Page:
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I have written a recursive function to generate the list of all ordered permutations of length X for a list of chars.

For instance: ['a', 'b', 'c', 'd'] with X=2 will give [['a', 'a'], ['a', 'b'], ['a', 'c'], ['a', 'd'], ['b', 'a'], ['b', 'b'], ..., ['d', 'd']]

I'm not sure about its algorithmic complexity though (at least I know it's pretty horrible). I would say it's something around:

O(X * N^(L + X))

(where L is the number of different chars, 4 here because we have 'A', 'B', 'C', 'D', and X the length of the permutations we want to generate). Because I have 2 nested loops, which will be run X times (well, X-1 because of the special case when X = 1). Is it correct?

def generate_permutations(symbols, permutations_length):
    if permutations_length == 1:
        return [[symbol] for symbol in symbols]

    tails = generate_permutations(symbols, permutations_length-1)
    permutations = []

    for symbol in symbols:
        for tail in tails:
            permutation = [symbol] + tail

            permutations.append(permutation)

    return permutations

print(generate_permutations(['a', 'b', 'c', 'd'], 2))

By the way: I know this is not idiomatic Python and I apologize if it's ugly but it's just some prototyping I'm doing before writing this code in a different, less expressive language. And I also know that I could use itertools.permutations to do this task. By the way, I'd be interested if someone happens to know the algorithmic complexity of itertool's permutations function.

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  • \$\begingroup\$ "And I also know that I could use itertools.permutations to do this task." So why didn't you? \$\endgroup\$ – Mast Apr 27 '18 at 11:25
  • \$\begingroup\$ For the sake of the exercise and to learn how to do things by myself. \$\endgroup\$ – user168305 Apr 27 '18 at 11:53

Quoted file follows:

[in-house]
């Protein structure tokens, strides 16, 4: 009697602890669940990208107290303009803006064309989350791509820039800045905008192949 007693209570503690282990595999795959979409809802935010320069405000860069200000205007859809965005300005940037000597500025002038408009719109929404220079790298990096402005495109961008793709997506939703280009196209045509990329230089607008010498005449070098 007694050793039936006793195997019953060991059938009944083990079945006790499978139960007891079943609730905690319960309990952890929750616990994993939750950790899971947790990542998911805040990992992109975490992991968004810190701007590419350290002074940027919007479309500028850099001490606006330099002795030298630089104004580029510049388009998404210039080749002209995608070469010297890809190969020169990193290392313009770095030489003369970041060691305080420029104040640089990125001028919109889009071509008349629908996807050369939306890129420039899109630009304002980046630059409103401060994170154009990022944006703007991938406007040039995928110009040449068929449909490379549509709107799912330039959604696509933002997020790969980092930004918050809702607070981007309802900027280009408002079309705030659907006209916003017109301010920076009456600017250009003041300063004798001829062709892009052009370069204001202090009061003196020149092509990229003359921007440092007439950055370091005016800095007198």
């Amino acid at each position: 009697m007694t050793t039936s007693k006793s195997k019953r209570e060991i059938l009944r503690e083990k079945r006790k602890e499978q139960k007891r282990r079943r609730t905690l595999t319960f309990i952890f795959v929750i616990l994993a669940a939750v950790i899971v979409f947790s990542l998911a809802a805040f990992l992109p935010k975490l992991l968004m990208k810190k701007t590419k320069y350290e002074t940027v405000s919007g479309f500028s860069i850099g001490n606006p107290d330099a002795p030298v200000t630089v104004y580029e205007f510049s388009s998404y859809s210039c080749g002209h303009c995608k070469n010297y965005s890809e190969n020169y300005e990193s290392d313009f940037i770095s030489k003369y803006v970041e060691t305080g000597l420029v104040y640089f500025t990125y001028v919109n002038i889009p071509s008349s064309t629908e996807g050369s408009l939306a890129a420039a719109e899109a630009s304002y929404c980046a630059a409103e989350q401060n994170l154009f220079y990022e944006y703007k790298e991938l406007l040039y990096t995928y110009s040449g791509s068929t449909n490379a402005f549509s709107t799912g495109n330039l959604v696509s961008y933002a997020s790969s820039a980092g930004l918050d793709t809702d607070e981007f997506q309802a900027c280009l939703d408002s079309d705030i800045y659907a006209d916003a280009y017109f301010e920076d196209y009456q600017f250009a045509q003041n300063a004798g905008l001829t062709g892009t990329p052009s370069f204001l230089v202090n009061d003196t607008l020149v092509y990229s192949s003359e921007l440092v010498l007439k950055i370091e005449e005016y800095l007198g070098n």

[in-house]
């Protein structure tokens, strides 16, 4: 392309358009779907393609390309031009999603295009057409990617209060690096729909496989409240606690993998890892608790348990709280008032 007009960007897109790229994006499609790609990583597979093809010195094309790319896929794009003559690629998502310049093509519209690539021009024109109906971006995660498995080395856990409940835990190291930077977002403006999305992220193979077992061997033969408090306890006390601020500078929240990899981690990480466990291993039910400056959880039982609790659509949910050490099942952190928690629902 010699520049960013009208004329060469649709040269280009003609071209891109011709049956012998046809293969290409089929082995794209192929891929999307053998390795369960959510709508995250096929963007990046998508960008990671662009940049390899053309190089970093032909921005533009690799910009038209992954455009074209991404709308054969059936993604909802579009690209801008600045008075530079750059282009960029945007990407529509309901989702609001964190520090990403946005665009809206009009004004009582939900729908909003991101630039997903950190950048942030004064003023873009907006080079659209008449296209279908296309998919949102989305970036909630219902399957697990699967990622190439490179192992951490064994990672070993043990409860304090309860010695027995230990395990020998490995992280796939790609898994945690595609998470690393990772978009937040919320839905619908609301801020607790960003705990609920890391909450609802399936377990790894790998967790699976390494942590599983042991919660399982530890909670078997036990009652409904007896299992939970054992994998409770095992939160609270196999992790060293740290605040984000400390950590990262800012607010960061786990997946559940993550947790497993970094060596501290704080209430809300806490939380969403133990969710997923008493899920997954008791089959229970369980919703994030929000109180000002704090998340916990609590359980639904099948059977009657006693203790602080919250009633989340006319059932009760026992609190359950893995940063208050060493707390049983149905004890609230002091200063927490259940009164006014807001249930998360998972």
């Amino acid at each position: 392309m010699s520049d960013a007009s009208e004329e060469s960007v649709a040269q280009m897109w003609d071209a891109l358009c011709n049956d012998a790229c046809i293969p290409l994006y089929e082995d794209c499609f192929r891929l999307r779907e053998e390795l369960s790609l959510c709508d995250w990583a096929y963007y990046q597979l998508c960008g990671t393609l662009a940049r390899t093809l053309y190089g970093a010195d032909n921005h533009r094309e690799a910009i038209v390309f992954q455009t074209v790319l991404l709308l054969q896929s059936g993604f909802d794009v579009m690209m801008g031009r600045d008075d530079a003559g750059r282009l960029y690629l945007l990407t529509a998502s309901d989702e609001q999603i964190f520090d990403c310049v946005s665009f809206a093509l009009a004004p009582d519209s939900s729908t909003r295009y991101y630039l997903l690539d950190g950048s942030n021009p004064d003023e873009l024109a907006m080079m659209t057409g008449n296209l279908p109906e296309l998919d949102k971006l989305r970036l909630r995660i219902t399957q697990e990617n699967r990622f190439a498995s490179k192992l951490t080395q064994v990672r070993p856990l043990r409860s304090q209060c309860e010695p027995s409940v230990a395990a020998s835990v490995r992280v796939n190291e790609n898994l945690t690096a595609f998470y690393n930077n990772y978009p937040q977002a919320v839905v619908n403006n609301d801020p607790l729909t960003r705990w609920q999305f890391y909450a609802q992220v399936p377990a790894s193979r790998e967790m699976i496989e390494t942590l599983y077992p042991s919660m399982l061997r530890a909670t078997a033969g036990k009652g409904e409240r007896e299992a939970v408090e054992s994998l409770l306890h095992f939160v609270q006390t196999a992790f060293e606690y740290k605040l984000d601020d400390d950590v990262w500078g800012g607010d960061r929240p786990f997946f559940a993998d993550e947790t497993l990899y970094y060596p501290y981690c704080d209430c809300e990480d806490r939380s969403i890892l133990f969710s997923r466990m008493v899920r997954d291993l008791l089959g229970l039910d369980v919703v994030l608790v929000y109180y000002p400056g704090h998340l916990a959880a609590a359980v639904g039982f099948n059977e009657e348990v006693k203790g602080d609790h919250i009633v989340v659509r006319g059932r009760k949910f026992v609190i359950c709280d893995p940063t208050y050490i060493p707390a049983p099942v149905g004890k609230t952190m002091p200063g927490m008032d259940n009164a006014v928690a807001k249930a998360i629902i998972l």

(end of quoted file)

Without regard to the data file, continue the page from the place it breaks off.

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def generate_permutations(symbols, permutations_length):

These are not permutations. They are Cartesian products. In addition, calling the function generate_something suggests that what's returned might be a generator, which is probably what you want for a function which returns a stupendously large data structure, but is not what you get from this function.


    for symbol in symbols:
        for tail in tails:
            permutation = [symbol] + tail

            permutations.append(permutation)

If you use extend instead of append then you give better hints as to how much underlying buffers might need to be increased:

    for tail in tails:
        result.extend([symbol] + tail for symbol in symbols)

Performance: with an alphabet of size \$L\$ let \$T_L(X)\$ be the cost of calling this function for products of length \$X\$. Then \$T_L(1) = L\$ and \$T_L(X+1) = T_L(X) + L L^X (X+2)\$ assuming that constructing the list [symbol] + tail takes time proportional to its length and extending the list of results take amortised constant time per element added. This gives \$\Theta(L^{X}X)\$ complexity.


The same complexity but much better memory efficiency can be achieved with a true generator approach which is based on the fact that all you really need to do is count to \$L^X\$ and convert into base \$L\$.

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  • \$\begingroup\$ Thanks a lot for this explanation! And I agree that generate_something was not the best way to name it. May I ask how you would do the same thing with a generator instead? \$\endgroup\$ – user168305 Apr 27 '18 at 11:55
  • \$\begingroup\$ @Matthieu: suppose that instead of 'a', 'b', 'c', 'd' your elements are 0, 1, 2, 3 and the Cartesian products are 00, 01, 02, 03, 10, 11, 12, 13, 20, 21, 22, 23, 30, 31, 32, 33. Does that make it clear what I mean by counting to 16 and converting into base 4? \$\endgroup\$ – Peter Taylor Apr 27 '18 at 12:37

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